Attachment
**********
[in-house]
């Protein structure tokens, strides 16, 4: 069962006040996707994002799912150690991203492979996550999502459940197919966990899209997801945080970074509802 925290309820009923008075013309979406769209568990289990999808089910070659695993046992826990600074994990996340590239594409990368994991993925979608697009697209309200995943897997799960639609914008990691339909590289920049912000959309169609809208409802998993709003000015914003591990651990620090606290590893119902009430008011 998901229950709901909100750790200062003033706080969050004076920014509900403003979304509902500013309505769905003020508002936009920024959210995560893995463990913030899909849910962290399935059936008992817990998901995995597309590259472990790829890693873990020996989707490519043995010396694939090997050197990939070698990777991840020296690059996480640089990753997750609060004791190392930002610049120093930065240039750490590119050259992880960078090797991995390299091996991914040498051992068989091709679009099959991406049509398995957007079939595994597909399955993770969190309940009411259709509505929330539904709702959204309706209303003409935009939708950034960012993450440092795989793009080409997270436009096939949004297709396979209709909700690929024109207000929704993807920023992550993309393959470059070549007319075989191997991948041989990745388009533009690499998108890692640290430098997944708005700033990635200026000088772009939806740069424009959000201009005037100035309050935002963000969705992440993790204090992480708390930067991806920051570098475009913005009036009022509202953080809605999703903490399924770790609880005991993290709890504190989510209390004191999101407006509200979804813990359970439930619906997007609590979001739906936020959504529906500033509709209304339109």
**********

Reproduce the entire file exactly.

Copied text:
[in-house]
């Protein structure tokens, strides 16, 4: 069962006040996707994002799912150690991203492979996550999502459940197919966990899209997801945080970074509802 925290309820009923008075013309979406769209568990289990999808089910070659695993046992826990600074994990996340590239594409990368994991993925979608697009697209309200995943897997799960639609914008990691339909590289920049912000959309169609809208409802998993709003000015914003591990651990620090606290590893119902009430008011 998901229950709901909100750790200062003033706080969050004076920014509900403003979304509902500013309505769905003020508002936009920024959210995560893995463990913030899909849910962290399935059936008992817990998901995995597309590259472990790829890693873990020996989707490519043995010396694939090997050197990939070698990777991840020296690059996480640089990753997750609060004791190392930002610049120093930065240039750490590119050259992880960078090797991995390299091996991914040498051992068989091709679009099959991406049509398995957007079939595994597909399955993770969190309940009411259709509505929330539904709702959204309706209303003409935009939708950034960012993450440092795989793009080409997270436009096939949004297709396979209709909700690929024109207000929704993807920023992550993309393959470059070549007319075989191997991948041989990745388009533009690499998108890692640290430098997944708005700033990635200026000088772009939806740069424009959000201009005037100035309050935002963000969705992440993790204090992480708390930067991806920051570098475009913005009036009022509202953080809605999703903490399924770790609880005991993290709890504190989510209390004191999101407006509200979804813990359970439930619906997007609590979001739906936020959504529906500033509709209304339109």